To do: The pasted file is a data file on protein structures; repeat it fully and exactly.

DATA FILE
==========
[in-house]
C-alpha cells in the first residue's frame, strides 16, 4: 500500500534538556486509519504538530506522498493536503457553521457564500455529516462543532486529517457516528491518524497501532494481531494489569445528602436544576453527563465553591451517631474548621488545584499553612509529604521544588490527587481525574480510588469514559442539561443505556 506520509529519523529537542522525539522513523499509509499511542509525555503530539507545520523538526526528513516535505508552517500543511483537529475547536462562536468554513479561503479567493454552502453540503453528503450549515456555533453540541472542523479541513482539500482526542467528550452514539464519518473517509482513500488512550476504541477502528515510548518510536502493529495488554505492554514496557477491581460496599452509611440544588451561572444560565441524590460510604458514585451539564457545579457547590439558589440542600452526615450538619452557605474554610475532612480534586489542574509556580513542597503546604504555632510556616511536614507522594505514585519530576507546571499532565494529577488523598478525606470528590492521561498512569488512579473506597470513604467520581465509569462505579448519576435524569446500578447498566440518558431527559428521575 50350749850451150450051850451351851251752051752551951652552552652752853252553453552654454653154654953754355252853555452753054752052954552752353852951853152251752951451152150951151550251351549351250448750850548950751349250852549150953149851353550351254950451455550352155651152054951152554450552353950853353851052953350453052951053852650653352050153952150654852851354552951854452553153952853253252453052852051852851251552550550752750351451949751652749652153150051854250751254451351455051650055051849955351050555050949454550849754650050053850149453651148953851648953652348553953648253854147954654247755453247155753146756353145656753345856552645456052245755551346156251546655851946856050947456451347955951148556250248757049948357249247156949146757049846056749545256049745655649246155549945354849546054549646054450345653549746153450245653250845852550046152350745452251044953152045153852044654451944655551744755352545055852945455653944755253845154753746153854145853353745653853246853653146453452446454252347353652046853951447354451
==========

[in-house]
C-alpha cells in the first residue's frame, strides 16, 4: 500500500534538556486509519504538530506522498493536503457553521457564500455529516462543532486529517457516528491518524497501532494481531494489569445528602436544576453527563465553591451517631474548621488545584499553612509529604521544588490527587481525574480510588469514559442539561443505556 506520509529519523529537542522525539522513523499509509499511542509525555503530539507545520523538526526528513516535505508552517500543511483537529475547536462562536468554513479561503479567493454552502453540503453528503450549515456555533453540541472542523479541513482539500482526542467528550452514539464519518473517509482513500488512550476504541477502528515510548518510536502493529495488554505492554514496557477491581460496599452509611440544588451561572444560565441524590460510604458514585451539564457545579457547590439558589440542600452526615450538619452557605474554610475532612480534586489542574509556580513542597503546604504555632510556616511536614507522594505514585519530576507546571499532565494529577488523598478525606470528590492521561498512569488512579473506597470513604467520581465509569462505579448519576435524569446500578447498566440518558431527559428521575 50350749850451150450051850451351851251752051752551951652552552652752853252553453552654454653154654953754355252853555452753054752052954552752353852951853152251752951451152150951151550251351549351250448750850548950751349250852549150953149851353550351254950451455550352155651152054951152554450552353950853353851052953350453052951053852650653352050153952150654852851354552951854452553153952853253252453052852051852851251552550550752750351451949751652749652153150051854250751254451351455051650055051849955351050555050949454550849754650050053850149453651148953851648953652348553953648253854147954654247755453247155753146756353145656753345856552645456052245755551346156251546655851946856050947456451347955951148556250248757049948357249247156949146757049846056749545256049745655649246155549945354849546054549646054450345653549746153450245653250845852550046152350745452251044953152045153852044654451944655551744755352545055852945455653944755253845154753746153854145853353745653853246853653146453452446454252347353652046853951447354451